Last week was picture perfect for our EURUSD call. A corrective bounce led to sharply lower prices, and while we’re now at trendline support, and near the wave (iii) low, we’d err on the side of lower prices. A wave (iv) bounce is due to develop, but calling bounces in a larger downtrend is tough sledding, since “mistakes” will happen to the downside. We’ll be looking for another bounce to get aggressively bearish once again.
Last week’s bearish call here wasn’t nearly as successful. In fact, prices shot higher on Tuesday and Wednesday challenging the wave (4) top. But, another reversal candle on Thursday, with follow through on Friday keeps the bulls at bay. We’d much rather be long dollars elsewhere, though, because of the choppy uncertain nature of late. We’re still bearish, but perhaps we’ll just be trading sideways until we get some resolution on the EU vote.
Aussie has been our favorite way to express dollar strength during the month of May, and that may continue quite a while. Of course, wave 2 is going to develop at some point, and we may be near its beginning, but at this point, there’s likely many trapped bulls that are dying to get out at even. As such, look for the extreme of the previous fourth wave and the down trendline to cap any rally. The .7400 level seems like a pipe dream at this point for wounded bulls, but even that wouldn’t damage the larger downtrend, and would actually be a gift-wrapped bearish opportunity. Notice the continued Sustainable Bear readings on RSI (lower grey zone). According to our proprietary studies, that means any bounce is more than 87% likely to fail.
Kiwi is starting to fall in line with our forecast, and there’s likely more of that to come. The broken up trendline is now in the rear-view mirror, which keeps prices pointed back towards the .6400 area. A break of the down trendline off the wave (ii) top would mean the wave (iv) bounce had begun, which means the wave (i) low is our critical resistance for this bearish count.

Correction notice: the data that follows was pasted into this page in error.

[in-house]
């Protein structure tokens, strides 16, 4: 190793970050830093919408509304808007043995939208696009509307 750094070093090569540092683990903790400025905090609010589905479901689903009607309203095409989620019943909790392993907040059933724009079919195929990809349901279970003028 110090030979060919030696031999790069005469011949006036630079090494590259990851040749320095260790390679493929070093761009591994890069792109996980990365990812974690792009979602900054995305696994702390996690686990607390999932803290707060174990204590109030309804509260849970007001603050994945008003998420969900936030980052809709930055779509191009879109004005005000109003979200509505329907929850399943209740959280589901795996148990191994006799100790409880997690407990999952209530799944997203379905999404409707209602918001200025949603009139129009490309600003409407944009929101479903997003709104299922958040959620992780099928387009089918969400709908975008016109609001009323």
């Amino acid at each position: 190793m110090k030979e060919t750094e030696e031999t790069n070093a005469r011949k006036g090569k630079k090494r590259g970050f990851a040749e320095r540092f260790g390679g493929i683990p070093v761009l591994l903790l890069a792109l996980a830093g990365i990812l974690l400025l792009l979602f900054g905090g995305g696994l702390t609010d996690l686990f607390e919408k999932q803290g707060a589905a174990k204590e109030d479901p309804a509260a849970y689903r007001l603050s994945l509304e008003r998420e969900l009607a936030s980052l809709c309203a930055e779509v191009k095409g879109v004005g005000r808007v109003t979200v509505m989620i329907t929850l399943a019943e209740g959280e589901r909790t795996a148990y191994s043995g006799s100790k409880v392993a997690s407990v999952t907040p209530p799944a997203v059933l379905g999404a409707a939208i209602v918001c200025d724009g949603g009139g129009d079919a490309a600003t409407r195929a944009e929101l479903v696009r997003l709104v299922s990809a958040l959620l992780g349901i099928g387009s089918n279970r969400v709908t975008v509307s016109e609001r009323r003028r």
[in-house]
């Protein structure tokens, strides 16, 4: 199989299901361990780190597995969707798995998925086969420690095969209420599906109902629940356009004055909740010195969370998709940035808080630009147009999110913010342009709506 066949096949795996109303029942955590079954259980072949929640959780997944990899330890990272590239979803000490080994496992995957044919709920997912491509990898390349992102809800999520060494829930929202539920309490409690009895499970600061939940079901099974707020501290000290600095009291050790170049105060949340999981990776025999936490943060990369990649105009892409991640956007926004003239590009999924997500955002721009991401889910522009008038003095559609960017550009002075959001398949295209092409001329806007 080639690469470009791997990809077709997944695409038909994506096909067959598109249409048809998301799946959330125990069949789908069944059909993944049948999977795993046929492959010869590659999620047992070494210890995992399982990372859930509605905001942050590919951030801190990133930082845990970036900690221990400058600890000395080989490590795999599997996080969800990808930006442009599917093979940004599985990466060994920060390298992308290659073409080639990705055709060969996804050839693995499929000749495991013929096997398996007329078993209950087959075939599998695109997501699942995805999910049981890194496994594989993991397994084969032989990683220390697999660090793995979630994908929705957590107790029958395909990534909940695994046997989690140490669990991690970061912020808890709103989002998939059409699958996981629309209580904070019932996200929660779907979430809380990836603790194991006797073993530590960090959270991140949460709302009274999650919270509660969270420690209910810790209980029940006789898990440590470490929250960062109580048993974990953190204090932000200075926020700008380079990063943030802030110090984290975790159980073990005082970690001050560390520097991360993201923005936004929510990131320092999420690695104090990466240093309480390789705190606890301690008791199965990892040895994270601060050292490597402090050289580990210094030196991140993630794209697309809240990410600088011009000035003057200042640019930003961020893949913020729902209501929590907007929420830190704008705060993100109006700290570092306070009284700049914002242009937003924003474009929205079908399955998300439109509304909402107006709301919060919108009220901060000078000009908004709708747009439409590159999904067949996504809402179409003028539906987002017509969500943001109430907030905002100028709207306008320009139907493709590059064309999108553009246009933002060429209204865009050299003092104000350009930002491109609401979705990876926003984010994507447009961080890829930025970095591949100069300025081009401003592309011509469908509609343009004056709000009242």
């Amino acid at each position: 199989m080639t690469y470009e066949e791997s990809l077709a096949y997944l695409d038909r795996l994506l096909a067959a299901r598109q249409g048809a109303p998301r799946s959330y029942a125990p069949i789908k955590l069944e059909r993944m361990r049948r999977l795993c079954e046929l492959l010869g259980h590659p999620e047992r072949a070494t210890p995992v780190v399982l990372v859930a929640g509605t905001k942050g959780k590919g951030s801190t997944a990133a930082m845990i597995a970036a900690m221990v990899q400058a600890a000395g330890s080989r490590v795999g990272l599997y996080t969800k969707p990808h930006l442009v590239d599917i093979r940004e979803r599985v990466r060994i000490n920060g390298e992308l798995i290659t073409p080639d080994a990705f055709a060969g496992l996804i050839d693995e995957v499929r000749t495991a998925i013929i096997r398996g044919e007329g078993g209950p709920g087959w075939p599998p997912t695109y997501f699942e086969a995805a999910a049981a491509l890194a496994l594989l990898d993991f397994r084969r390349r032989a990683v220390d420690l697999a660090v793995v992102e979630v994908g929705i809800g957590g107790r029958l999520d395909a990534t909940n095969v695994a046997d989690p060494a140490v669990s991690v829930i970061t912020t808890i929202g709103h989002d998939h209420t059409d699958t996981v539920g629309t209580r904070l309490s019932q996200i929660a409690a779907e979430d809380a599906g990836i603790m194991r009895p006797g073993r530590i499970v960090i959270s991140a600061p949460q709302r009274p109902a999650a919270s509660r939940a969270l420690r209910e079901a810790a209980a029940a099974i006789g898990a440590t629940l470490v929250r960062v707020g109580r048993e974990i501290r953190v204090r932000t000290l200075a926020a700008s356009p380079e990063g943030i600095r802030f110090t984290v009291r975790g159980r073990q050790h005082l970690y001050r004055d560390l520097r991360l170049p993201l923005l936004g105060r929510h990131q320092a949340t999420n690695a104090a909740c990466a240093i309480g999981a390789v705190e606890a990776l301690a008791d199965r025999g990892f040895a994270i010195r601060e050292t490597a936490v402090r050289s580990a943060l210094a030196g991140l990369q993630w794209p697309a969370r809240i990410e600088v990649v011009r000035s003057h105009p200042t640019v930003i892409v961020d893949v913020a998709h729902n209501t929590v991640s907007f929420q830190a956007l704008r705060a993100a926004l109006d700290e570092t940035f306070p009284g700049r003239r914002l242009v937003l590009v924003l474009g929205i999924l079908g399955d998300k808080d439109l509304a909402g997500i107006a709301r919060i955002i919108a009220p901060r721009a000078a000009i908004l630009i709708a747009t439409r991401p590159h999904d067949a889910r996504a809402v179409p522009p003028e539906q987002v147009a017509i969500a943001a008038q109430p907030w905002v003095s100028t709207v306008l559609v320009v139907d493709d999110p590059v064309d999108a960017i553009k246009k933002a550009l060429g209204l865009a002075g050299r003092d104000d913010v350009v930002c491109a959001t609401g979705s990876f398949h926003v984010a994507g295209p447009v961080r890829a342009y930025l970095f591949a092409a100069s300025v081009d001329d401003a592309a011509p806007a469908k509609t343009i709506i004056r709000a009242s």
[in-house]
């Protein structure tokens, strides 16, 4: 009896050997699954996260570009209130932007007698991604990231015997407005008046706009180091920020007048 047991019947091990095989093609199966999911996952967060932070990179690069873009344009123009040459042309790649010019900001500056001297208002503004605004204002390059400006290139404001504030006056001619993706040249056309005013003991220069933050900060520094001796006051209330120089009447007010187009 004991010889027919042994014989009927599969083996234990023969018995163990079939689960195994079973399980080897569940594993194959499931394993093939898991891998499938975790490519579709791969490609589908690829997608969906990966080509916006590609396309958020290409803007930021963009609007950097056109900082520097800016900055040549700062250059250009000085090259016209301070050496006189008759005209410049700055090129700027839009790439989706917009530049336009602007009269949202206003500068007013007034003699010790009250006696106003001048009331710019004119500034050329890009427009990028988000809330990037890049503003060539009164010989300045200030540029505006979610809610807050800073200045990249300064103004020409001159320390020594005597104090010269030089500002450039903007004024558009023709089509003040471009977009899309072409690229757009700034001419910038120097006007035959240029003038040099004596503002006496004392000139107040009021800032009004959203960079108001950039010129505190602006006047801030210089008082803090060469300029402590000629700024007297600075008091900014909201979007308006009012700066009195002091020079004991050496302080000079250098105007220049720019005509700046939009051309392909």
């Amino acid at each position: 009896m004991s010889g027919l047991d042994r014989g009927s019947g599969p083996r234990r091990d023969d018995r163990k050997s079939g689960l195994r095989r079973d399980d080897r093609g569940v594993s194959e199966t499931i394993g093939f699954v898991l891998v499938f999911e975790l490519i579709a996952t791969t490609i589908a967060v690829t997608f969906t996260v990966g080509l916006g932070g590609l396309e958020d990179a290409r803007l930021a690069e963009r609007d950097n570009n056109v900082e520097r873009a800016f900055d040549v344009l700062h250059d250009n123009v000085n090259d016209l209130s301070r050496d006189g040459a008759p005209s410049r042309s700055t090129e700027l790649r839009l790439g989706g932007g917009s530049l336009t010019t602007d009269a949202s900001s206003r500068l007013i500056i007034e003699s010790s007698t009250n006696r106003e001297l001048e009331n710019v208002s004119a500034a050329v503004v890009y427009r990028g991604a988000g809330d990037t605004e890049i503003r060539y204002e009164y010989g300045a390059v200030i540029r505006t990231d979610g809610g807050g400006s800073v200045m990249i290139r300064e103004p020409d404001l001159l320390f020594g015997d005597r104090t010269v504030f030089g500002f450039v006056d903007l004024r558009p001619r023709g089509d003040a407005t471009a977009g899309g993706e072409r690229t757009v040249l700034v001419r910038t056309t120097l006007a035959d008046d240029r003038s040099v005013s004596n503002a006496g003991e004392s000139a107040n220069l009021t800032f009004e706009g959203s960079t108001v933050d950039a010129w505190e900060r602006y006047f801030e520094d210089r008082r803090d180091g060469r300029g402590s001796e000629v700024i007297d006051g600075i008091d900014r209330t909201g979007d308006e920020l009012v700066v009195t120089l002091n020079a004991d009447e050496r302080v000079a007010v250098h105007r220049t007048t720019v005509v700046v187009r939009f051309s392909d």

We don’t have a Sustainable Bear reading yet, though one isn’t likely too far off. Also, notice that despite the large rally off the wave B low, there wasn’t one Sustainable Bull reading during wave C. That means the bounce is likely a correction and not the start of something bigger to the upside. In addition, even the wave B low registered Sustainable Bear, so the momentum profile is uniformly bearish.
Notice how deep the wave (ii) bounce was, and recall that at the time we wrote that the reversal after failing to take out the wave (X) high could be key. Then, compare that with the GBPUSD chart which looks very similar.
Despite the set back last week, we still see USDCAD pointing higher into a top. Keep in mind that wave B could reach above 1.3500, so the current set up is very attractive for the bulls, given the tight risk control at Thursday’s low. The rally in (c) could be an ending diagonal, but it also could be a series of ones and twos up from the wave (b) low. Regardless, the levels are well defined, and given that oil is now into resistance, we can see a pullback there, and something more to the upside here. At least, that’s the case while prices are above 1.2911.
The completed retest of the broken red down trendline happened early in the week, and after reversing higher, now we’re off to the races. We like the upside versus Thursday’s low, and we’re aggressively bullish USDJPY. Even a break of Thrusday’s low would only mean wave (ii)/(b) was still underway, rather than something more bearish. We like the idea of a move back into the internal trendline near 114.00 over the coming weeks, at a minimum.
By the way, in his latest monthly commentary, none other than Bill Gross mentioned that the next step for Japan is having the BOJ forgive, or grant a selective default, on some of its JGBs – something we’ve mentioned several times now. The fact that serious people are now floating ideas like debt forgiveness, means that that type of monetary madness isn’t far off. That would technically offer support to the yen, although it likely would only do that once all other options spell doom for Japan. Well, guess what, that’s exactly the scenario it faces over the next 5-10 years.
The time zone we reference on our charts is Pacific Standard Time. Therefore, the U.S. cash market opens at 6:30 AM PST and closes at 1:00 PM PST.